I recently spent a few days with my wife in Lisbon, our first visit there. Strictly it’s not paradise, it’s only Portugal, but nevertheless it is a captivating place. The weather was stunning (OK, that was fortunate in spring, but Lisbon does have the mildest winter climate of any European metropolis) and so are the sights, such as the Jeronimos Monastery and St George’s Castle, which offers a fabulous panorama over the city’s rooftops. But maybe more than anything else, this is a wonderful city for just wandering around, taking it in.

Not that Lisbon hasn’t got enough to recommend itself on a stand-alone basis, but it is also highly evocative of other great cities of the world. I’ll give you four examples. First up, San Francisco. Both are tremendously hilly and in both instances the stupendous inclines are perhaps best negotiated by tram. Furthermore, Lisbon has its equivalent of the Golden Gate Bridge, in this case the bridge over the River Tagus. Many major structures in Portugal are named for either a person or a date, in this case April 25, which refers back to as recently as the ‘Carnation Revolution’ of 1974, an event that witnessed public support for a military overthrow of the then dictatorship.

Hey, that's a bit steep! Traffic climbs away from the Rotunda Marques de Pombal in the heart of Lisbon

Gosh, that’s a bit steep! Traffic climbs away from the Rotunda Marques de Pombal in the heart of Lisbon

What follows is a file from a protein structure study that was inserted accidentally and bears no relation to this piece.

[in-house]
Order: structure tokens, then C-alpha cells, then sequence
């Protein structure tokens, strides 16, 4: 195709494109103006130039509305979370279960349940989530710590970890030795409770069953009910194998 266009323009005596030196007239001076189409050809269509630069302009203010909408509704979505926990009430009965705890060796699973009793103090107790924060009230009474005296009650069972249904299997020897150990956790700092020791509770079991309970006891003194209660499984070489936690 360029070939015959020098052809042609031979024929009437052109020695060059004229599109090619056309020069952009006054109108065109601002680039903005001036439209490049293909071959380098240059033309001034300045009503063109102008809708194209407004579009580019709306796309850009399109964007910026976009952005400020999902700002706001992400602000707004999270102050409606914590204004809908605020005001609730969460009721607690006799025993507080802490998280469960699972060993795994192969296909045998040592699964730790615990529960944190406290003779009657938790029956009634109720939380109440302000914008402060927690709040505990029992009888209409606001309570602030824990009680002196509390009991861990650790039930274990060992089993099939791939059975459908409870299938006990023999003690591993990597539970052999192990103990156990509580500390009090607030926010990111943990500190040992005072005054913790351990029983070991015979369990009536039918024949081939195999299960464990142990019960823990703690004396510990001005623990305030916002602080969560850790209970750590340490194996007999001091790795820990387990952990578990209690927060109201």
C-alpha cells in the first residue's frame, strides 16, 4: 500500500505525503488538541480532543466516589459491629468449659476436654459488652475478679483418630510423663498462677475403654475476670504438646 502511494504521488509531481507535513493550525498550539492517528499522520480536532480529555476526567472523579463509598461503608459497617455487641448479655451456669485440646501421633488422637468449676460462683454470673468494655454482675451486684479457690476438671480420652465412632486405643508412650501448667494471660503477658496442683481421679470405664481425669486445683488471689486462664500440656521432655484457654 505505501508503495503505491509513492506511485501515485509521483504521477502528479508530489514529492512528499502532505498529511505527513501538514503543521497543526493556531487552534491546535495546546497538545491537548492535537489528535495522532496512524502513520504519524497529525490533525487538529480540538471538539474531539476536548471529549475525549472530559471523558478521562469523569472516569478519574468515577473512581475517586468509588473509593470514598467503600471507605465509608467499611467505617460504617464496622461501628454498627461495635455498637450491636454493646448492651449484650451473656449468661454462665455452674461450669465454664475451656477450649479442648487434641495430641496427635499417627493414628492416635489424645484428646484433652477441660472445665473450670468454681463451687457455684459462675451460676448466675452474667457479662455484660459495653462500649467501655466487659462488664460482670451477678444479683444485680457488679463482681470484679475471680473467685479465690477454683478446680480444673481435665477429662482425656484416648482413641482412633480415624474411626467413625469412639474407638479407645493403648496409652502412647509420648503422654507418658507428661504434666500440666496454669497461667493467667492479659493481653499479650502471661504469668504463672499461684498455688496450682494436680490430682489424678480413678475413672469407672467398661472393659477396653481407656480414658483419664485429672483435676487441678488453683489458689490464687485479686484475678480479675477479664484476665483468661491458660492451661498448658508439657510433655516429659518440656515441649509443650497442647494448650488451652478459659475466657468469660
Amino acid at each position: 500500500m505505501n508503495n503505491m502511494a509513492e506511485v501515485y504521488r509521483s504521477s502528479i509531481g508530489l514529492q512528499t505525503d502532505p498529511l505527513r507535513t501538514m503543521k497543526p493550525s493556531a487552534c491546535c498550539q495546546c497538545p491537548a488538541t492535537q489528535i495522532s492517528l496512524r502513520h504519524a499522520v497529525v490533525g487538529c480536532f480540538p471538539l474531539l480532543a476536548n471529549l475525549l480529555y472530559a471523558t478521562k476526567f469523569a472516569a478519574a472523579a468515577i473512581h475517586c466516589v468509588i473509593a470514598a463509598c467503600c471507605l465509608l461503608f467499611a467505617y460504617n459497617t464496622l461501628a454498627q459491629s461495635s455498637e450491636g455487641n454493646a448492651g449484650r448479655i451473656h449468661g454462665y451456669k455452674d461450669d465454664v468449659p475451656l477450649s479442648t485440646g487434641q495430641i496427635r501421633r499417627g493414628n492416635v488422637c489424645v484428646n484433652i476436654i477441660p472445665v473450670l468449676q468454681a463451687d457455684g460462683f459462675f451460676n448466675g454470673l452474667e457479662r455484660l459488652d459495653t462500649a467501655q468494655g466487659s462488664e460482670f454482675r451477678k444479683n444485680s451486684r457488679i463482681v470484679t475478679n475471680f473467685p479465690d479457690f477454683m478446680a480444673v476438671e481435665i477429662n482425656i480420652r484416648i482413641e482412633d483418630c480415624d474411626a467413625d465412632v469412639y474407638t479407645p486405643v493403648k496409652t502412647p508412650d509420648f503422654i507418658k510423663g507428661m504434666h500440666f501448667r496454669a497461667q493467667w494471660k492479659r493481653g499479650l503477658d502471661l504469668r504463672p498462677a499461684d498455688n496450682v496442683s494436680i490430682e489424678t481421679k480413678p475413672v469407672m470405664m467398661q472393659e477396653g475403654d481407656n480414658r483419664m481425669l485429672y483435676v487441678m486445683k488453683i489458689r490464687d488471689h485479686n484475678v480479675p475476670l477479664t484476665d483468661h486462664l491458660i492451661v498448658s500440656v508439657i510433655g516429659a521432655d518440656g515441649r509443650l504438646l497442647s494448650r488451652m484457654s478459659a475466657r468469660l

Close by the bridge is the statue of Cristo Rei (Christ the King), an imposing monument on the south bank of the river, which was inspired by the Christ the Redeemer statue above Rio de Janeiro following a visit to Brazil by the chief cardinal of Lisbon. Third, in the heart of the capital, the Avenida da Liberdade is reminiscent of nowhere more than the Champs Elysees in Paris. And, fourth, the Praca de D. Pedro IV – popularly known as Rossio Square – is very like the Piazza Navona in Rome. How awesome a foursome is that?

Not that one would easily get tired of Lisbon but in such a circumstance it really couldn’t be any easier to get away from it. The motorway (A5) out of the city from the Marques de Pombal roundabout shown in the photo above reaches the Atlantic coast in less than 20 miles. That could take you to beaches such as that at Cascais (seen on the home page), an old fishing village turned modern tourist town – but, hey, we were tourists! If you’re feeling energetic, you could walk from there to Estoril along the restaurant-bedecked promenade that runs just above the beach. If you’re feeling foolish, you could lose all your money at the Estoril casino, styled the biggest in Europe.

The best meal we had was at a restaurant called the Decadente (even my Portuguese can run to that translation, though everyone did seem to be fully clothed) in Lisbon’s Alcantara district. Oh, and when you’re dining out, don’t expect to see many screw-top wine bottles. The country is the world’s chief exporter of cork, so it would plainly be unpatriotic for wine producers to undermine their own economy by cutting out the traditional stopper. I think we can all drink to that.